7. Make government interventions in content moderation transparent: limit ‘censorship-by-proxy’ where government pressures internet companies to restrict content that parliament would not. The government can and does seek to limit speech online by lobbying internet companies. The Bill must end unnecessary secrecy in this work, and ensure government attempts to influence online content are made public and accountable.
  8. Require independent testing of algorithms which restrict or promote what people can see and share: the Online Safety Bill should grant Ofcom powers and independent researchers access to algorithms. Content moderation algorithms can do real good if they work well, and if they malfunction, they can cause real harm.
  9. Secure public confidence in how elections are protected through transparency: the Online Safety Bill must strengthen democracy and a public protocol put in place for elections. Given how vulnerable elections are to interference, we do not believe it is right that the national security and other implications of disinformation campaigns during UK elections are out of the scope of the Online Safety Bill.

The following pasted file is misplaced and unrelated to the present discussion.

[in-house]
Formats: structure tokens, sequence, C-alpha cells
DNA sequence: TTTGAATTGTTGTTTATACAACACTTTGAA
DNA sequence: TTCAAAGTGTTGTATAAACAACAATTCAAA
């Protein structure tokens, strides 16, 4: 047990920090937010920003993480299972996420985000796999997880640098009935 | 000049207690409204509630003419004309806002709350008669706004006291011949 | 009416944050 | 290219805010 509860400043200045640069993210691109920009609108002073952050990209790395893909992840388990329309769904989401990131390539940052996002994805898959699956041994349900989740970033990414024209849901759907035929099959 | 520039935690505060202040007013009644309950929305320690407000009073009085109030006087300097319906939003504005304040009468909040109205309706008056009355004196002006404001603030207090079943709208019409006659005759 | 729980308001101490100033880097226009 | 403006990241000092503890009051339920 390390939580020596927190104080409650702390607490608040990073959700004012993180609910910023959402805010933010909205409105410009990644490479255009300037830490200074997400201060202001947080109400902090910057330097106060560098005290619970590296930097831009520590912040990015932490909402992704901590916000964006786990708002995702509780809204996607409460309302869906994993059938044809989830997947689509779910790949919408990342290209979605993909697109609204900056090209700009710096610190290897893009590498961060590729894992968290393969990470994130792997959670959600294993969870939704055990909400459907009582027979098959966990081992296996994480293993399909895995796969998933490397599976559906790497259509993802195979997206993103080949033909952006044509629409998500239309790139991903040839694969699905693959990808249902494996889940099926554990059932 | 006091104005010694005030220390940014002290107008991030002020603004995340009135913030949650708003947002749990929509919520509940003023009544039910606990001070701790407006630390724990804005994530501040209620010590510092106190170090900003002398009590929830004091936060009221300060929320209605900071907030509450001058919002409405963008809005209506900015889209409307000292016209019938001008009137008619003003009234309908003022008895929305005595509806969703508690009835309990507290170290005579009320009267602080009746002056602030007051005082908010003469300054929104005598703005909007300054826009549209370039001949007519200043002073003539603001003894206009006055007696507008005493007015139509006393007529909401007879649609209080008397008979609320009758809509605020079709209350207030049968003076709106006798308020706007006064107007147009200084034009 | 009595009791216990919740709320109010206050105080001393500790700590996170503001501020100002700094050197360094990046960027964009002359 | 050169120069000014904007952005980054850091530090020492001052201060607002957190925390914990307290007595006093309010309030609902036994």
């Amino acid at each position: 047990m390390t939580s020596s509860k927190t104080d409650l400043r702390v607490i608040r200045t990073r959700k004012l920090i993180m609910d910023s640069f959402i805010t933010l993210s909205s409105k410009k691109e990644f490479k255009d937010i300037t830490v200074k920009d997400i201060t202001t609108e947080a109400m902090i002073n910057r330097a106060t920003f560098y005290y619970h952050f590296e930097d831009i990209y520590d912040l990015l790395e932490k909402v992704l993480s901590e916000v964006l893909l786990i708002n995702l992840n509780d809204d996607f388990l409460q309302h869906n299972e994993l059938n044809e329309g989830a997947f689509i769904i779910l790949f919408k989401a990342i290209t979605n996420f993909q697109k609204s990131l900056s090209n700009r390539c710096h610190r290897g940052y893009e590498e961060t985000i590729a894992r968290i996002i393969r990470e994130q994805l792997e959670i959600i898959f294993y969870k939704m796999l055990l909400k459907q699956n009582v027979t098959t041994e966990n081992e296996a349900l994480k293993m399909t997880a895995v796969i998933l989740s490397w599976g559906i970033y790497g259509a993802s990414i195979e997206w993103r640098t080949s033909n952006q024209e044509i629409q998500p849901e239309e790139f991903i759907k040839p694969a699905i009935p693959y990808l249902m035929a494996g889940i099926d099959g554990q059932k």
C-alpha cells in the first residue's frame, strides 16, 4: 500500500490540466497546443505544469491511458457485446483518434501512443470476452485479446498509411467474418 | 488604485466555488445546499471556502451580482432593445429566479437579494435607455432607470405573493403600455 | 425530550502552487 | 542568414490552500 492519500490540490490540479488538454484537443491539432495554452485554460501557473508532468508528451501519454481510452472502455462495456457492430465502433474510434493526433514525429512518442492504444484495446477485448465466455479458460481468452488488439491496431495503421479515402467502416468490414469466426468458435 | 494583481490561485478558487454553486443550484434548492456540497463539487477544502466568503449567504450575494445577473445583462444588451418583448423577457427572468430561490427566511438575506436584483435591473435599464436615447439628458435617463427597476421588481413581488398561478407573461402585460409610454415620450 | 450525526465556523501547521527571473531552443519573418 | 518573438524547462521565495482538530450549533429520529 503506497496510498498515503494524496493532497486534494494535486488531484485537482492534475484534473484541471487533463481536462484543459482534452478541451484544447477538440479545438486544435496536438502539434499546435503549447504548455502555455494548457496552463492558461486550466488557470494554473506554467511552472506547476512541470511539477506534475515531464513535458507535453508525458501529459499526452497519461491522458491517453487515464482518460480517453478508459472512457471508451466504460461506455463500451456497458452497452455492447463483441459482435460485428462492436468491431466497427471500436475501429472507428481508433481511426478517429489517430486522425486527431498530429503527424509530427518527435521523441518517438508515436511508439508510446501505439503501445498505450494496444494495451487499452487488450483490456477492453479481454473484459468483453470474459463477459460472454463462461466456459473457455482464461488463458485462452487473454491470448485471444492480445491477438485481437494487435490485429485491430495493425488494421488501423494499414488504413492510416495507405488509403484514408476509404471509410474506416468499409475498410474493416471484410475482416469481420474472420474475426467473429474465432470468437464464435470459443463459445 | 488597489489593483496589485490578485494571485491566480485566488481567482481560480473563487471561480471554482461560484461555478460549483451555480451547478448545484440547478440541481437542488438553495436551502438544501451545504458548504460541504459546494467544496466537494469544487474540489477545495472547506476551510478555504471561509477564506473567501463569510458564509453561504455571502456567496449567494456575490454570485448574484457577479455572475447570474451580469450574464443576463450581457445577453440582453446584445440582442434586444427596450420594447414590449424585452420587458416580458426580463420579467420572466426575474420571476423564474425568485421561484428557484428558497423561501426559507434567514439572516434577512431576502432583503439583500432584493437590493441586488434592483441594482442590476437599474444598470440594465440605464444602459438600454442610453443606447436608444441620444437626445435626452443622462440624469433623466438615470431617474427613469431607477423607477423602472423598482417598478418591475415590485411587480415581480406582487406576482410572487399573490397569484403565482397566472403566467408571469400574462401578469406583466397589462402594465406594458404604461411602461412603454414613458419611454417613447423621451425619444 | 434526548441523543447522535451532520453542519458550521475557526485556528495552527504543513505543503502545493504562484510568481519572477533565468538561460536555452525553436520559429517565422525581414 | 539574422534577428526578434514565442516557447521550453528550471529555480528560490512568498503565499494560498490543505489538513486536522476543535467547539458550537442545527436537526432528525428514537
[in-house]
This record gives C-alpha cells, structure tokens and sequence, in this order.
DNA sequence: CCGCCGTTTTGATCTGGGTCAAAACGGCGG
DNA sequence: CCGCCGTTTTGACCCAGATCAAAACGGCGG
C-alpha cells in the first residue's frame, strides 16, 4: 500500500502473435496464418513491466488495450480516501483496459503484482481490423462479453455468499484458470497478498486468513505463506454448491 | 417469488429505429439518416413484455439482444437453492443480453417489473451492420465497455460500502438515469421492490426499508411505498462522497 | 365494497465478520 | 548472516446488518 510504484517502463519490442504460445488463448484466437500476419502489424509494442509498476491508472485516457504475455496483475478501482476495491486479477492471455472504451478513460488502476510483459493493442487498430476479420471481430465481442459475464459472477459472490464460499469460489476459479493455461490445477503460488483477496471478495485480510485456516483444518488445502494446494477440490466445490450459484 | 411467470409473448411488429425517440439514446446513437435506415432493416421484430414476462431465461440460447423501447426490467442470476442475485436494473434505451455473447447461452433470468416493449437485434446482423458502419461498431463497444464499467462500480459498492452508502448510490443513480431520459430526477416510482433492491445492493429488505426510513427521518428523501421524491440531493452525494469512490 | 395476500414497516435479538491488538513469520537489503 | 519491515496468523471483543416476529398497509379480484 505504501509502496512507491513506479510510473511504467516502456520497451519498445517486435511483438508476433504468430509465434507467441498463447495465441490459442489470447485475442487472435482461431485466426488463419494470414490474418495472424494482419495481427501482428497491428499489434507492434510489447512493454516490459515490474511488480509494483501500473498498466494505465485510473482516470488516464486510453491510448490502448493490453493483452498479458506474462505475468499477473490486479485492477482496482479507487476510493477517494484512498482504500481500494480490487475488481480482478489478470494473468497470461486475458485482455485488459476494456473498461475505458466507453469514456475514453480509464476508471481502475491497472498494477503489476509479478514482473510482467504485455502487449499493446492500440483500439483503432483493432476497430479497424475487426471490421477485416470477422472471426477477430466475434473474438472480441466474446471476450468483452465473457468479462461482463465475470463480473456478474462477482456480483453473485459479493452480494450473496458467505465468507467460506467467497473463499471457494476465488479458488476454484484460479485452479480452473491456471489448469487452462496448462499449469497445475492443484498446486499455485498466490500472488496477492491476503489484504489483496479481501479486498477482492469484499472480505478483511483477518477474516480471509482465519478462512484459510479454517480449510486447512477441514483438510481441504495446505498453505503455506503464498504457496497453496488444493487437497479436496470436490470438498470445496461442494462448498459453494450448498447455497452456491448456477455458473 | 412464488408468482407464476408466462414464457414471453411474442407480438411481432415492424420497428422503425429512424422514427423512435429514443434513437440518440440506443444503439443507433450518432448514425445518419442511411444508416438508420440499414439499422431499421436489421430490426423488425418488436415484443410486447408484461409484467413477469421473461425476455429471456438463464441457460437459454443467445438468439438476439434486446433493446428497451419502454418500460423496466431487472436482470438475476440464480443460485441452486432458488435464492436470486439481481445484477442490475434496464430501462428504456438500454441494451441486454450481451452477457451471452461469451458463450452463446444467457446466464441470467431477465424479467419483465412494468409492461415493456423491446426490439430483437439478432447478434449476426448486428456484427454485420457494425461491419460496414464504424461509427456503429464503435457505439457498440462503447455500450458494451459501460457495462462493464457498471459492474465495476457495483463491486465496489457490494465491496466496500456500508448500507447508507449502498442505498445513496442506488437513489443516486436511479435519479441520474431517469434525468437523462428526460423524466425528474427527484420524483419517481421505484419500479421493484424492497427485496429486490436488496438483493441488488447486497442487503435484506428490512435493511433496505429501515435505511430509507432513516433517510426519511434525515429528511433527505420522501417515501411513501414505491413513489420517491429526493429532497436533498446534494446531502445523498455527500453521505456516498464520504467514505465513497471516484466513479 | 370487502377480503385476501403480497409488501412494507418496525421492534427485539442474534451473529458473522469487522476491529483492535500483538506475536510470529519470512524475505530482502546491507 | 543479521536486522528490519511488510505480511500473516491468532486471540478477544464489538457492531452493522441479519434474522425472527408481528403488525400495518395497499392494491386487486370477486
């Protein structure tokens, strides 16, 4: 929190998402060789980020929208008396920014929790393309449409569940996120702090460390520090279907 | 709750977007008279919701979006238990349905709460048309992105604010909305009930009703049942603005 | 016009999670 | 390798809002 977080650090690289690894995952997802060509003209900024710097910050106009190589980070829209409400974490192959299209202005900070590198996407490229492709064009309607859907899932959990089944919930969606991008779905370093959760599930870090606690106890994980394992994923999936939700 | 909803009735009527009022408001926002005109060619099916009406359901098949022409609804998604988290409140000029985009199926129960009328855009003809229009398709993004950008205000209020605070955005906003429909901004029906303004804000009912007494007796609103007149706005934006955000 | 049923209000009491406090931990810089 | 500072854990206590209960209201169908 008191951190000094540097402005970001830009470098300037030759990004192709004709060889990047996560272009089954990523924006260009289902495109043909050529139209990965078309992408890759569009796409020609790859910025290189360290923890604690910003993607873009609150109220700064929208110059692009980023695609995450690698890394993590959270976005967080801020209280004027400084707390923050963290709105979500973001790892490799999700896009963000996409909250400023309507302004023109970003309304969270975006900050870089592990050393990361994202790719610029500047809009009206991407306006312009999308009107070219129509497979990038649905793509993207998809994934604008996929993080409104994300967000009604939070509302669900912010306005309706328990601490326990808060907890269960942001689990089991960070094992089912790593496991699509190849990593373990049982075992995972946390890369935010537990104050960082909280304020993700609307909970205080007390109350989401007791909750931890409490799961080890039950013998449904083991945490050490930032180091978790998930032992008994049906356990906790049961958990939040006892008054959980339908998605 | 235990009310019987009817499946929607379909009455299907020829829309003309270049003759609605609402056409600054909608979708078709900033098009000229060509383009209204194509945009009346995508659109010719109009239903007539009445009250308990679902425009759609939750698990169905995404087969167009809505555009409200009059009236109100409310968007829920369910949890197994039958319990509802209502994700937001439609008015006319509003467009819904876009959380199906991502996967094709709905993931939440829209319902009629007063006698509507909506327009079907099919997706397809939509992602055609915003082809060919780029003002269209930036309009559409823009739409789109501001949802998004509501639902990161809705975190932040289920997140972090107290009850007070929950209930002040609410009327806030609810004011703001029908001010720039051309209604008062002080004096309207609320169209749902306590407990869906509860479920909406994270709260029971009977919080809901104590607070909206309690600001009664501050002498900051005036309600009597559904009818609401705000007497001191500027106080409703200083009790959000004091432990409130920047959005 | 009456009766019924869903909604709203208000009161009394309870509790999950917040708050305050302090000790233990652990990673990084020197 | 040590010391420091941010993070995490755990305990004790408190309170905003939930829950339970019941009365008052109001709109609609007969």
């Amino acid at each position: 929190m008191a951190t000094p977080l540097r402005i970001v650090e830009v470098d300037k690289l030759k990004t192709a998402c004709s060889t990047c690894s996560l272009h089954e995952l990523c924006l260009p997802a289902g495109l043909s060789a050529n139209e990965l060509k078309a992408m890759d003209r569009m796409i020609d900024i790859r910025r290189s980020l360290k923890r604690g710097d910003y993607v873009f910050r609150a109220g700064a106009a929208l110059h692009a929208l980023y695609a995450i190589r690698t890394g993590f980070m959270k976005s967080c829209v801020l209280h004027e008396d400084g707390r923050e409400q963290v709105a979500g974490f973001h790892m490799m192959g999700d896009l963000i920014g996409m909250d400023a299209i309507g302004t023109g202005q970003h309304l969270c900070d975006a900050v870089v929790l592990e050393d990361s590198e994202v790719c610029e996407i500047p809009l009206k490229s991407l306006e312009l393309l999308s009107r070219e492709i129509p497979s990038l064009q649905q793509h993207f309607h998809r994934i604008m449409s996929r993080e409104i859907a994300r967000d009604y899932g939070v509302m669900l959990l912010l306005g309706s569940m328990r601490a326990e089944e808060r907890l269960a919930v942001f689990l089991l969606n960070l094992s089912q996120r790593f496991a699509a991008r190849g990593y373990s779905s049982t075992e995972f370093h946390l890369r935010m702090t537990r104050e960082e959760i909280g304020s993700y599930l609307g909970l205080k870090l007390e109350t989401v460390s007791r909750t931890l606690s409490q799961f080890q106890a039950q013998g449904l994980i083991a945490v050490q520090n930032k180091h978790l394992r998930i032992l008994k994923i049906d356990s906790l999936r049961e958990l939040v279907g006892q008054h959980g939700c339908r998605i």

10. Continue to ensure the supply of high quality news: the law should require a minimum supply of high quality news on Category 1 internet services. Access to news is part of a healthy society. As where people choose to access news diversifies, the law should require a minimum supply of high quality news, as it does on public service television.

Read the full report

For more information or to arrange an interview, please contact Full Fact's press team on 07950 114013 / press@fullfact.org